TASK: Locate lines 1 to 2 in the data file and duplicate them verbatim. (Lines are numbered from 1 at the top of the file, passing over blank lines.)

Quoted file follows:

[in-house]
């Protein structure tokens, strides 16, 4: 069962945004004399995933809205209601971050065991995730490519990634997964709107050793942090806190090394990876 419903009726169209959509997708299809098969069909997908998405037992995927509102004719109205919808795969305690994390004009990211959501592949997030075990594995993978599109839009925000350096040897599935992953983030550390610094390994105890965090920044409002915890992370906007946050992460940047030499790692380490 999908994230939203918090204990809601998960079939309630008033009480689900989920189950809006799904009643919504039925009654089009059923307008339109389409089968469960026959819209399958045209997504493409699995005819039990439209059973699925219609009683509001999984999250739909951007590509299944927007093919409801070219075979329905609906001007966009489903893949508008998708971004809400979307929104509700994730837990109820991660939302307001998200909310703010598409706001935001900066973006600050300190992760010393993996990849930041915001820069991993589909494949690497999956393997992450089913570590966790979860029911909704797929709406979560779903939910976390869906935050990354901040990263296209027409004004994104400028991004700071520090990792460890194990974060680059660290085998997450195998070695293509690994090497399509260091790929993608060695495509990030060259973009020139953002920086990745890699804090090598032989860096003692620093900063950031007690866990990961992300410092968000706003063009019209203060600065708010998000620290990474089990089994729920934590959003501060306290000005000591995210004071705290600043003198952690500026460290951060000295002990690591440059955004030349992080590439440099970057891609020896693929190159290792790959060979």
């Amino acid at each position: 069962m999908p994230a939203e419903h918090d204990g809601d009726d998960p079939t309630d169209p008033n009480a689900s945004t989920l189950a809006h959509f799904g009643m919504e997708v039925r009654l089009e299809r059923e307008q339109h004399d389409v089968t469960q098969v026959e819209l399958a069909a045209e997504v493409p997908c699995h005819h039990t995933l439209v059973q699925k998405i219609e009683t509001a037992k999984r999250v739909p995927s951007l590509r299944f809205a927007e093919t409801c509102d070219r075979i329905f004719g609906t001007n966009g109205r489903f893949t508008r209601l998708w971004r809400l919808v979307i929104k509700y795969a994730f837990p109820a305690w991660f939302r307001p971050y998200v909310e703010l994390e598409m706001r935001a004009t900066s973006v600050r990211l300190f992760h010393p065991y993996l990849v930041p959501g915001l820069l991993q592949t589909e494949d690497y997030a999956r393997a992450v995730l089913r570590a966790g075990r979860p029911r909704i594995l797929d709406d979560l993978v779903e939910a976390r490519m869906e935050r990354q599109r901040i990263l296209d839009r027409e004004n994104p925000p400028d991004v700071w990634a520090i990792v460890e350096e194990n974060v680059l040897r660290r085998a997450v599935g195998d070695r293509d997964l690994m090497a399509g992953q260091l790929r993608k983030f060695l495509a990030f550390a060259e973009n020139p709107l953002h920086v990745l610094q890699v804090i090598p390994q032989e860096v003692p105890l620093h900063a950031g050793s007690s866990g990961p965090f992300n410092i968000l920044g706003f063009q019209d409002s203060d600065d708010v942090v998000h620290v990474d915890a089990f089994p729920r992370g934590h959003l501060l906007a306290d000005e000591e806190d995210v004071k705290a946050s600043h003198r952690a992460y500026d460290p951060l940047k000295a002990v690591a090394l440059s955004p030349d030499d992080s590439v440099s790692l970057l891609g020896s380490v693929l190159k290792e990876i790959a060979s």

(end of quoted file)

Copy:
[in-house]
């Protein structure tokens, strides 16, 4: 069962945004004399995933809205209601971050065991995730490519990634997964709107050793942090806190090394990876 419903009726169209959509997708299809098969069909997908998405037992995927509102004719109205919808795969305690994390004009990211959501592949997030075990594995993978599109839009925000350096040897599935992953983030550390610094390994105890965090920044409002915890992370906007946050992460940047030499790692380490 999908994230939203918090204990809601998960079939309630008033009480689900989920189950809006799904009643919504039925009654089009059923307008339109389409089968469960026959819209399958045209997504493409699995005819039990439209059973699925219609009683509001999984999250739909951007590509299944927007093919409801070219075979329905609906001007966009489903893949508008998708971004809400979307929104509700994730837990109820991660939302307001998200909310703010598409706001935001900066973006600050300190992760010393993996990849930041915001820069991993589909494949690497999956393997992450089913570590966790979860029911909704797929709406979560779903939910976390869906935050990354901040990263296209027409004004994104400028991004700071520090990792460890194990974060680059660290085998997450195998070695293509690994090497399509260091790929993608060695495509990030060259973009020139953002920086990745890699804090090598032989860096003692620093900063950031007690866990990961992300410092968000706003063009019209203060600065708010998000620290990474089990089994729920934590959003501060306290000005000591995210004071705290600043003198952690500026460290951060000295002990690591440059955004030349992080590439440099970057891609020896693929190159290792790959060979």